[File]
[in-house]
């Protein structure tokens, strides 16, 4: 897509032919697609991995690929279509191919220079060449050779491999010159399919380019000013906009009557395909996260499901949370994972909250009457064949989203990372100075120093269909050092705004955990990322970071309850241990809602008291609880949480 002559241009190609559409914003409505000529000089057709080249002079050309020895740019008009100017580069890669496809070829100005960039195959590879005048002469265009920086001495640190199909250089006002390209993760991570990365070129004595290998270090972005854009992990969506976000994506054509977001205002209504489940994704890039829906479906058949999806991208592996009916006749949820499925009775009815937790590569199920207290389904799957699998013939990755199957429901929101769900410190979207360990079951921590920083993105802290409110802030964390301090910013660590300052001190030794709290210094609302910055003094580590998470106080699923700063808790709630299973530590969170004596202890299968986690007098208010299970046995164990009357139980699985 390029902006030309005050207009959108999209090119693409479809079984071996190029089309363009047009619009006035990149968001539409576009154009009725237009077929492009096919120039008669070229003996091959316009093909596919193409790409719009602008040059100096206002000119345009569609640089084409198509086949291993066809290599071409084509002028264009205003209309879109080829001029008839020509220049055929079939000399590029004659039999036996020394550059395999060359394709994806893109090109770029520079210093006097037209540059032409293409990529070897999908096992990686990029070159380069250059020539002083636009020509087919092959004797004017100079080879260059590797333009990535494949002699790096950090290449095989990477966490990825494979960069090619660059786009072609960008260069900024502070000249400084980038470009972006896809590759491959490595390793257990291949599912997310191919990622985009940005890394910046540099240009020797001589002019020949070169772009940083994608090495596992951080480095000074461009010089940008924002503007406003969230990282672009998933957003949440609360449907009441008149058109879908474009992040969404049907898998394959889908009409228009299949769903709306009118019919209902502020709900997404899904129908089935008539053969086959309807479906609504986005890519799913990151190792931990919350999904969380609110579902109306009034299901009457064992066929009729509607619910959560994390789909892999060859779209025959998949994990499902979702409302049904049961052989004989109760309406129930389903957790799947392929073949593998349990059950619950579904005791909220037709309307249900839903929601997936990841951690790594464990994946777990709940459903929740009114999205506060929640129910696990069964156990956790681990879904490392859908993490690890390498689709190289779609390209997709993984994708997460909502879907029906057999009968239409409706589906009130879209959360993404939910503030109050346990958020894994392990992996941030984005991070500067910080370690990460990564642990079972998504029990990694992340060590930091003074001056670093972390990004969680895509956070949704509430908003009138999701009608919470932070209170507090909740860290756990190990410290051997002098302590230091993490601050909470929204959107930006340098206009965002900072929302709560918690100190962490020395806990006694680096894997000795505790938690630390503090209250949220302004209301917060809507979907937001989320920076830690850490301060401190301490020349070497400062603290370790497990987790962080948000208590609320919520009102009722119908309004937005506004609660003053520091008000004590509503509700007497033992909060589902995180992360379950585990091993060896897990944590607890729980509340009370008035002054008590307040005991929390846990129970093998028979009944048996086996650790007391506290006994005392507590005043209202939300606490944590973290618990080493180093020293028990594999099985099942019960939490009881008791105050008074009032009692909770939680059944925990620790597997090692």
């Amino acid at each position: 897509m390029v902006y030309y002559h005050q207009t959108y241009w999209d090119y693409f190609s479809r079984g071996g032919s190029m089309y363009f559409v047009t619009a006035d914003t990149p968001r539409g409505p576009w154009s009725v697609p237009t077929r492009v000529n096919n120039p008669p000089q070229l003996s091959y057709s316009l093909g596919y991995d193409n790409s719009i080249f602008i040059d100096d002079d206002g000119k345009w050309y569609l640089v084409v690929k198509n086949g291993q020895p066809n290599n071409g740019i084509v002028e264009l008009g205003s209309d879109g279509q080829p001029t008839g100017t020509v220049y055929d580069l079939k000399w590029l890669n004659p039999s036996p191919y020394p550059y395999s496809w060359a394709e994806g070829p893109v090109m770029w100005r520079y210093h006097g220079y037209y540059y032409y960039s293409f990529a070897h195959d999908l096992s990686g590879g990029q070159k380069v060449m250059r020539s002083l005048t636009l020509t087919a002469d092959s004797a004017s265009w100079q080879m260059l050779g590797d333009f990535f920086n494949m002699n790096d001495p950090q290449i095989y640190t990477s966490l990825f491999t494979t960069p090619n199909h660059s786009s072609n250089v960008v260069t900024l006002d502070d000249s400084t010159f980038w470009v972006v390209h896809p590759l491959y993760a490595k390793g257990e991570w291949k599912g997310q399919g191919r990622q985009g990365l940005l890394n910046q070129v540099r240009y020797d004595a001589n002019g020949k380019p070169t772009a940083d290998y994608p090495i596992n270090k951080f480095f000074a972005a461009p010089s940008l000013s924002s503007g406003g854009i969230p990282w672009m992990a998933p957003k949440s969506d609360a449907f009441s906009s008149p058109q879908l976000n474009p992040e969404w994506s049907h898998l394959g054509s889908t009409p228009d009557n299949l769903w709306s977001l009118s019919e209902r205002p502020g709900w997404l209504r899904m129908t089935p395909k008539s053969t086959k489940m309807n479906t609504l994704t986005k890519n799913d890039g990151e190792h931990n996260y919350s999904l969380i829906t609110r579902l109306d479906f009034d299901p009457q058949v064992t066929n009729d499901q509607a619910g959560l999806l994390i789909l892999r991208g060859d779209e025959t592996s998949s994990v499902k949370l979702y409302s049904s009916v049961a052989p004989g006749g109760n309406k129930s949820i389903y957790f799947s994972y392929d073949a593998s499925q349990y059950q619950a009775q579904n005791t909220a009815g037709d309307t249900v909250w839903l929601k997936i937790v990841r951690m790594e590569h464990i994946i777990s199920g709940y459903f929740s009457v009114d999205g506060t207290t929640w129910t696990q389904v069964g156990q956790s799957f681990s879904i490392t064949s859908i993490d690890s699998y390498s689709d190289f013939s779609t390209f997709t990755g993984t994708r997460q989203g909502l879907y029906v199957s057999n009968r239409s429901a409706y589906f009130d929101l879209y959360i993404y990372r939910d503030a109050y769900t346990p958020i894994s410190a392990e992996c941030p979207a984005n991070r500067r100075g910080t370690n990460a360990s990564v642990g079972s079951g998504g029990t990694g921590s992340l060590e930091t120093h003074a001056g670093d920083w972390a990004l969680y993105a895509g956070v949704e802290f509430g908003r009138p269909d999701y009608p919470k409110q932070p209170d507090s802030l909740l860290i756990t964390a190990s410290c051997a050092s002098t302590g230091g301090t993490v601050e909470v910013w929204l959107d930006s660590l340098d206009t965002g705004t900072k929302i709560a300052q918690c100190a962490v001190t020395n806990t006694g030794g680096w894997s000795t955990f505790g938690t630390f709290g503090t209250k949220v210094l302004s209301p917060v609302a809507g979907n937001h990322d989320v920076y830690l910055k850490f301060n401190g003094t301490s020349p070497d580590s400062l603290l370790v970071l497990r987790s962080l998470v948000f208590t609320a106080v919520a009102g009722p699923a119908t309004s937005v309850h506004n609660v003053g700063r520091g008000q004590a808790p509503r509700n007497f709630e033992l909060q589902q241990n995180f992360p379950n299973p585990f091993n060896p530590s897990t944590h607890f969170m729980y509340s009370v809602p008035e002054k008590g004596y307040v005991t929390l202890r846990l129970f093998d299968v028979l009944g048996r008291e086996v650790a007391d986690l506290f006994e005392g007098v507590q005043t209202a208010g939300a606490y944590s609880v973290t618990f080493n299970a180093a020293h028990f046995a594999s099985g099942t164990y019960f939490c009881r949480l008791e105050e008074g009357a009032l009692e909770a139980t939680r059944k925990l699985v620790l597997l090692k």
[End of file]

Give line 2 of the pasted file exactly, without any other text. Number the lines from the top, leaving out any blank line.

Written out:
């Protein structure tokens, strides 16, 4: 897509032919697609991995690929279509191919220079060449050779491999010159399919380019000013906009009557395909996260499901949370994972909250009457064949989203990372100075120093269909050092705004955990990322970071309850241990809602008291609880949480 002559241009190609559409914003409505000529000089057709080249002079050309020895740019008009100017580069890669496809070829100005960039195959590879005048002469265009920086001495640190199909250089006002390209993760991570990365070129004595290998270090972005854009992990969506976000994506054509977001205002209504489940994704890039829906479906058949999806991208592996009916006749949820499925009775009815937790590569199920207290389904799957699998013939990755199957429901929101769900410190979207360990079951921590920083993105802290409110802030964390301090910013660590300052001190030794709290210094609302910055003094580590998470106080699923700063808790709630299973530590969170004596202890299968986690007098208010299970046995164990009357139980699985 390029902006030309005050207009959108999209090119693409479809079984071996190029089309363009047009619009006035990149968001539409576009154009009725237009077929492009096919120039008669070229003996091959316009093909596919193409790409719009602008040059100096206002000119345009569609640089084409198509086949291993066809290599071409084509002028264009205003209309879109080829001029008839020509220049055929079939000399590029004659039999036996020394550059395999060359394709994806893109090109770029520079210093006097037209540059032409293409990529070897999908096992990686990029070159380069250059020539002083636009020509087919092959004797004017100079080879260059590797333009990535494949002699790096950090290449095989990477966490990825494979960069090619660059786009072609960008260069900024502070000249400084980038470009972006896809590759491959490595390793257990291949599912997310191919990622985009940005890394910046540099240009020797001589002019020949070169772009940083994608090495596992951080480095000074461009010089940008924002503007406003969230990282672009998933957003949440609360449907009441008149058109879908474009992040969404049907898998394959889908009409228009299949769903709306009118019919209902502020709900997404899904129908089935008539053969086959309807479906609504986005890519799913990151190792931990919350999904969380609110579902109306009034299901009457064992066929009729509607619910959560994390789909892999060859779209025959998949994990499902979702409302049904049961052989004989109760309406129930389903957790799947392929073949593998349990059950619950579904005791909220037709309307249900839903929601997936990841951690790594464990994946777990709940459903929740009114999205506060929640129910696990069964156990956790681990879904490392859908993490690890390498689709190289779609390209997709993984994708997460909502879907029906057999009968239409409706589906009130879209959360993404939910503030109050346990958020894994392990992996941030984005991070500067910080370690990460990564642990079972998504029990990694992340060590930091003074001056670093972390990004969680895509956070949704509430908003009138999701009608919470932070209170507090909740860290756990190990410290051997002098302590230091993490601050909470929204959107930006340098206009965002900072929302709560918690100190962490020395806990006694680096894997000795505790938690630390503090209250949220302004209301917060809507979907937001989320920076830690850490301060401190301490020349070497400062603290370790497990987790962080948000208590609320919520009102009722119908309004937005506004609660003053520091008000004590509503509700007497033992909060589902995180992360379950585990091993060896897990944590607890729980509340009370008035002054008590307040005991929390846990129970093998028979009944048996086996650790007391506290006994005392507590005043209202939300606490944590973290618990080493180093020293028990594999099985099942019960939490009881008791105050008074009032009692909770939680059944925990620790597997090692």